Why I Limit the ‘NO’ Word!

When I tell other parents that I rarely tell my kids ‘no’, they initially think I am BoNkErs! How on earth can I get through my day without telling my kids NO? The reasons are not what you think. I still think it is important that they understand how to deal with authority figures; that is a fact of life. However, during the early days of development, I only limit my ‘No’s for times of danger or harm (e.g. touching the hot stove, walking towards the street…. Things like that). I want to ensure that when they hear me say “NO!”, I mean it and it is not so desensitized because they hear it ALL. DAY. LONG! When I don’t want them doing something, I just rephrase it to what they SHOULD be doing. If you are telling them what they should be doing, this is teaching them the replacement behavior (e.g. “Sit down”, “come here”, “Walk, please” etc.). These phrases are more directive, objective, and they are more aware of their expectations. Also, my kids rarely tell me no because they rarely hear it in their environment! However, if I could get my kids to tell my dog no when she eats their snacks, that would be amazing lol. Still haven’t figured out how to train that living creature!

Kid beach walk noMy next series will go through different scenarios on how I implement replacement behaviors instead of just using reprimands or saying NO! This typically results in a decrease of challenging behaviors and a much happier child… Win-Win!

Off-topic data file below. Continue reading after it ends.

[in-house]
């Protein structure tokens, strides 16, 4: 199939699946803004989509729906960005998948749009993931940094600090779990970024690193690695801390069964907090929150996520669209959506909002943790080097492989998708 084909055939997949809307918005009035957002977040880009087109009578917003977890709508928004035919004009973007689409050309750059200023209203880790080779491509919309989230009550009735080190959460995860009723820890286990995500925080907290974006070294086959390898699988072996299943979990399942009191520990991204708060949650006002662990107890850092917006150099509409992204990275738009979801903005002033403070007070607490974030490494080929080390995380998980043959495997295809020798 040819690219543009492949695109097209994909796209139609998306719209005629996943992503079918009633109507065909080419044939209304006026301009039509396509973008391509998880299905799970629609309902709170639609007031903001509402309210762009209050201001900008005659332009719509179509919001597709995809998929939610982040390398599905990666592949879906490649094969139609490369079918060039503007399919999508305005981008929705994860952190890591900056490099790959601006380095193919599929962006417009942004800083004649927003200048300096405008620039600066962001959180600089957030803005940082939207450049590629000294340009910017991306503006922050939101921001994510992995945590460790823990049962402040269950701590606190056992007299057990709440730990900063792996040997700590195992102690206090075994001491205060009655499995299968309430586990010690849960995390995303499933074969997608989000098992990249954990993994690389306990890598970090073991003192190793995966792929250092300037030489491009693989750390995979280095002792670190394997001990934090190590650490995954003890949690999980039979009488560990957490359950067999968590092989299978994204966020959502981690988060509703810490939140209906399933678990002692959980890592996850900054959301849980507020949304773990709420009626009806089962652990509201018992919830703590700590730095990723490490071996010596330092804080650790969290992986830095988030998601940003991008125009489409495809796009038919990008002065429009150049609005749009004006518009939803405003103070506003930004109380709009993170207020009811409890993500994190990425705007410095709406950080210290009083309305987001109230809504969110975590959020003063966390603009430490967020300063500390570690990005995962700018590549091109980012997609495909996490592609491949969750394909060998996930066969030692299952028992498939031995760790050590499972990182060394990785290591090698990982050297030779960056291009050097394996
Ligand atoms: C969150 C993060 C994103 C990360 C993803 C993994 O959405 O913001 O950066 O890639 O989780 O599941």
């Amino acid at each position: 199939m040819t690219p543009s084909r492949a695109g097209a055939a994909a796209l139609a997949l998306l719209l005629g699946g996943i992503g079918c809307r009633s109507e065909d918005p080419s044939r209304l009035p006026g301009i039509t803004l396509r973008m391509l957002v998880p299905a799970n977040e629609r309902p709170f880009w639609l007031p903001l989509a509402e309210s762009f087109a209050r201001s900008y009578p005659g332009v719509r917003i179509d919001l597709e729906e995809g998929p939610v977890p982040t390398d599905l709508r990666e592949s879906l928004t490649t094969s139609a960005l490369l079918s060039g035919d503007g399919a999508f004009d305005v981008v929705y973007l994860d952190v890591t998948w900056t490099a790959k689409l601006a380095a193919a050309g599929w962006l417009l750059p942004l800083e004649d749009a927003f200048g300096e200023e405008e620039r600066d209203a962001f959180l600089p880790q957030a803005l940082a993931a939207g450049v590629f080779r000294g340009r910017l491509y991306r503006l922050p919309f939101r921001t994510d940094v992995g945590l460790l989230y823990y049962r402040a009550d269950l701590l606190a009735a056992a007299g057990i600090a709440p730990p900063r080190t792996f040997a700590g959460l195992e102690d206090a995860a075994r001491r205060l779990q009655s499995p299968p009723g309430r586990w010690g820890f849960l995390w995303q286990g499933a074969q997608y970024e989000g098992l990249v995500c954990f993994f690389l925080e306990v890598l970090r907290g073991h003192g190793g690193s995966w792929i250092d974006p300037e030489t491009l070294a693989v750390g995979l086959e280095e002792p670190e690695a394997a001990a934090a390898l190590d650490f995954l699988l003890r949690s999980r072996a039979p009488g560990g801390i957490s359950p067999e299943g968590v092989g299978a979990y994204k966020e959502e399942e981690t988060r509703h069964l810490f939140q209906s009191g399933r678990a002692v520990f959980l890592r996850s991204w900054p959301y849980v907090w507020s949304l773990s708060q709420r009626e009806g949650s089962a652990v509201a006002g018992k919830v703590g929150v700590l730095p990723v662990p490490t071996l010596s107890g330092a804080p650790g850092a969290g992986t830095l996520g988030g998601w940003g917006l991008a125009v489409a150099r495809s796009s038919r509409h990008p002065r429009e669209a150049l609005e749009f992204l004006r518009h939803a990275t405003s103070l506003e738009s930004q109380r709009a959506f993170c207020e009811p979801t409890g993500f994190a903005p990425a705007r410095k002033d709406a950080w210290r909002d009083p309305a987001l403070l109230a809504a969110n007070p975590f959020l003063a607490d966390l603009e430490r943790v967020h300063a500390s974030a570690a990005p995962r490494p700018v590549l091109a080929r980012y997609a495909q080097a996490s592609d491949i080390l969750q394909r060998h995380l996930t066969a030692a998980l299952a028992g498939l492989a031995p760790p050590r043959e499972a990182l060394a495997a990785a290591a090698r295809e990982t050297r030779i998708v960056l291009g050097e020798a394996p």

3 Replies to “Why I Limit the ‘NO’ Word!”

  1. I need to work on this with Jax. Also, any suggestions on no hitting and no pushing or wrestling his sister 😁

  2. Marni, there may be multiple reasons as to why Jax is hitting. I always suggest to first observe what is happening in that moment. Are you giving attention to Hannah or Aiden (i.e. attention is taken away from him)? Did Hannah just take a toy away (denied access)? Or, is it because he doesn’t want to do something (escaping demands). By trying to figure out the WHY, it is a lot easier to provide suggestions that are appropriate for that behavior. So, for the time being, see if you can observe any trends :). It could just be that he wants to “play rough” and he needs to be taught what is appropriate and not appropriate play for “wrestling”.

  3. Exactly! With 5 little people I feel like I am constantly coaching myself and siblings to judiciously use the N word! I want “no” to be meaningful so we try to sensitize them by using it infrequently as well . . . then when we use it, it works the way it is supposed to!

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